A Little History
We have devoted our lives to creating and advocating for a more sustainable food system. From our very first test batches of nut butter, we use only the best tasting, most sustainably produced ingredients we can find. Despite being located a short drive from one of the country’s largest tracts of peanut agriculture, finding peanuts that meet our standards for integrity, flavor, and freshness has been a challenge. Our commitment to being a positive force for agricultural progress and love of the Southeastern Runner variety of peanuts grown nearby led us to several regional peanut growers and shellers, who helped us learn more about the challenges and opportunities of peanut farming. While we were not able to find organically grown peanuts in our home state, we were able to find delicious NC- and GA-grown Runner variety peanuts that were not rotated with cotton (conventional cotton is a major contributor of pesticides and fungicides), which was encouraging.
We have primarily sourced peanuts from an independent sheller in Edenton, NC, and the peanuts they process are grown by farmers in the same and neighboring counties. Occasionally, we have also sourced from Georgia and Virginia, but more than 90% of our peanuts have come from NC. In 2014, we worked with a single organic farmer in Nash County, NC, on a few acres of organic peanuts, all of which we contracted to buy, but the entire harvest was lost to mold due to improper storage by a third party. It was heartbreaking, but we remained committed to finding a way to source local or regional organic peanuts.
At the beginning of 2018, our eighth year in business, we made a promise to ourselves that if we didn’t find a source of organically grown peanuts in NC or neighboring states by the end of the year, we would look elsewhere, and so we did. We first tried samples grown in New Mexico – the nation’s leading grower of organic peanuts – and they were really good! However, we were a little concerned about the heavy use of fertilizers and irrigation necessary in such an arid climate, so our search continued.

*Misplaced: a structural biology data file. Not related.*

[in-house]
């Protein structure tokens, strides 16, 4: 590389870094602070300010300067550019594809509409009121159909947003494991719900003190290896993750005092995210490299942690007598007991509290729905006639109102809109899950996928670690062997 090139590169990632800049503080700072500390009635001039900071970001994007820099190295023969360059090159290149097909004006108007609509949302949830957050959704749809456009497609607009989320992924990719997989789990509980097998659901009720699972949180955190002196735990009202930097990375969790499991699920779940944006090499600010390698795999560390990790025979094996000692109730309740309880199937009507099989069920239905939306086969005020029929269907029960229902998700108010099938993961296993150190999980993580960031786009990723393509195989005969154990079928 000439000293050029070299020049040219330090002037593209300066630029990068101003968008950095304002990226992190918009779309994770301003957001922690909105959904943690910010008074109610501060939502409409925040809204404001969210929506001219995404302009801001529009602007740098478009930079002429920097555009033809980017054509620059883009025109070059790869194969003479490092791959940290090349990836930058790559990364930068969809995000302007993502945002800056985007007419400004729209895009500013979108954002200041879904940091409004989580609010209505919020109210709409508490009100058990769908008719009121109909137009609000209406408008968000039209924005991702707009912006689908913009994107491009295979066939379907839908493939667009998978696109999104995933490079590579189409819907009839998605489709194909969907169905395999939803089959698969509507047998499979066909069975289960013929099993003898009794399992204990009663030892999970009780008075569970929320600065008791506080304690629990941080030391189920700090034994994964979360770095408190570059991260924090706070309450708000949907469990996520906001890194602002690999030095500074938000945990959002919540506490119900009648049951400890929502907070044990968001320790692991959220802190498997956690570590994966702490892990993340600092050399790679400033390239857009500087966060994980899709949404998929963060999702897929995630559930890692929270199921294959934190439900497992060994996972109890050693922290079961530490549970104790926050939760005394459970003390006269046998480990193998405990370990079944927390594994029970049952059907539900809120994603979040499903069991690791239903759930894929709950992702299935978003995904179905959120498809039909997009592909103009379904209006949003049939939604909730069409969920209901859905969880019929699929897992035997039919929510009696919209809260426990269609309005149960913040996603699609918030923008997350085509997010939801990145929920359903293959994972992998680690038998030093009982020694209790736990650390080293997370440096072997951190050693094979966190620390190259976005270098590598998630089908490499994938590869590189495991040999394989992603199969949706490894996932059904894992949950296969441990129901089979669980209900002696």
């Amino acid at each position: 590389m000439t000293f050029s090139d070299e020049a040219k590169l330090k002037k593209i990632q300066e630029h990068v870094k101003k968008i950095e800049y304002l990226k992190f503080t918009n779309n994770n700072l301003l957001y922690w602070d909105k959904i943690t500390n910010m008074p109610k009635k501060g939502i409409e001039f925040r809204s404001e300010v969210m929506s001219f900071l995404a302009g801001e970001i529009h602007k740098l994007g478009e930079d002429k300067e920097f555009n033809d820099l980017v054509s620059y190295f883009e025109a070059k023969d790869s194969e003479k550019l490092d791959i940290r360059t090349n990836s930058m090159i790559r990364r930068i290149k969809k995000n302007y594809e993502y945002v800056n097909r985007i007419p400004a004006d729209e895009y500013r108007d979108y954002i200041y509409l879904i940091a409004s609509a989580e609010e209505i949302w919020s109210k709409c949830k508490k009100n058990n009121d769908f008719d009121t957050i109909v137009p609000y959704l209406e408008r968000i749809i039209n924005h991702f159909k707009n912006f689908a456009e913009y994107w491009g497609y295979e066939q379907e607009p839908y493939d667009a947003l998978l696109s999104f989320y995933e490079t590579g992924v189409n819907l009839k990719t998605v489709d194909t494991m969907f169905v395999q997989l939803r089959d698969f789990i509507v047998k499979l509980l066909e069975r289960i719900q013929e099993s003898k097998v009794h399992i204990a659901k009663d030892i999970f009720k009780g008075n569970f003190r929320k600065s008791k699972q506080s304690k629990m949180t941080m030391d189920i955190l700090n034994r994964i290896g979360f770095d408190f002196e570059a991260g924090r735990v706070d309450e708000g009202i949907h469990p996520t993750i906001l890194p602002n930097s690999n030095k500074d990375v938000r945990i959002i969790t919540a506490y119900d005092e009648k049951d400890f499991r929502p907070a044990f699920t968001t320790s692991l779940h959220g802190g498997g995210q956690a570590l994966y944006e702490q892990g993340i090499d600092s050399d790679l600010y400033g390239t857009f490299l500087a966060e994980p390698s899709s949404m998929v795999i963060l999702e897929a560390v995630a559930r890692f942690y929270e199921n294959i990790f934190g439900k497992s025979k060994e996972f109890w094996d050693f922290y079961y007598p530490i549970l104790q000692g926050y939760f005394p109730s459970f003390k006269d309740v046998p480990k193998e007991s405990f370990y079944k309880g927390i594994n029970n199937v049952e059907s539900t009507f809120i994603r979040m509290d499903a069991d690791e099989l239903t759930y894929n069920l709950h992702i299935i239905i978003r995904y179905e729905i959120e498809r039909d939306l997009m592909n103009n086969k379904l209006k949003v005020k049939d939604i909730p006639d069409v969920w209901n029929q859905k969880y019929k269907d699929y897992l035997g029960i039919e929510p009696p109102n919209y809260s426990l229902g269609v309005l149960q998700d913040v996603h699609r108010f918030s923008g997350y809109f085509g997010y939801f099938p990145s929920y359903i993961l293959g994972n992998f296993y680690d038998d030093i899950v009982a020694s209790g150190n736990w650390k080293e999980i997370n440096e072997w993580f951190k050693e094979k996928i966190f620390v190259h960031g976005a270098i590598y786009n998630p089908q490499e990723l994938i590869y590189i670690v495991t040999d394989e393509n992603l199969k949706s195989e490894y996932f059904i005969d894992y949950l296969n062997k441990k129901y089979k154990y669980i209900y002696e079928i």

Further South in Search of Organic Peanuts
Peanuts are indigenous to South America and have been cultivated there for millennia. We made inquiries with several different importers so that we could try samples from the native soil of Arachis hypogaea (aka the peanut). Argentina, it turns out, has an abundance of land ideal for peanut cultivation, with a naturally high soil fertility that requires little to no fertilizers to produce large yields and healthy crops. When we first tasted samples of organic Cordoban Runner variety peanuts from Argentina, we were simply blown away by their taste and kept going back to eat them by the handful. The texture was also a tad crunchier than American Runners and the natural oils were more buttery. We were immediately obsessed and had to know more.
The peanut industry in Argentina is very particular about quality, as most peanut farmers do their own shelling and packaging for transport to both local and export markets. In the U.S., this is rarely true, and most peanut farmers have to tender their crops to shellers who blend their harvests with dozens or even hundreds of others during shelling. Over the past few decades, Argentine peanut farmers have perfected techniques of growing organically and incorporated state of the art shelling and food safety inspection equipment. The result is not only better quality in terms of taste and texture, but also improvements in food safety and consistency. The more we found out about Argentina’s organic peanut agriculture, the deeper we fell in love with their peanuts. The grower group has, over the years, integrated their own shelling and processing equipment into their planting, digging, and harvesting operations, ensuring top-notch food safety, quality, and lot specificity. We are so proud to introduce these phenomenally delicious Cordoban Runner peanuts to you and hope you love them as much as we do.
For more information about the benefits, tradeoffs, and subtleties of organic agriculture, we recommend this article by the Food & Agriculture Organization of the United Nations. In short, organic agriculture considers the medium- and long-term effect of agricultural interventions on the agro-ecosystem. It aims to produce food while establishing an ecological balance to prevent soil fertility or pest problems. Organic agriculture should aim to take a proactive approach as opposed to treating problems after they emerge.
Photo credit: Good Housekeeping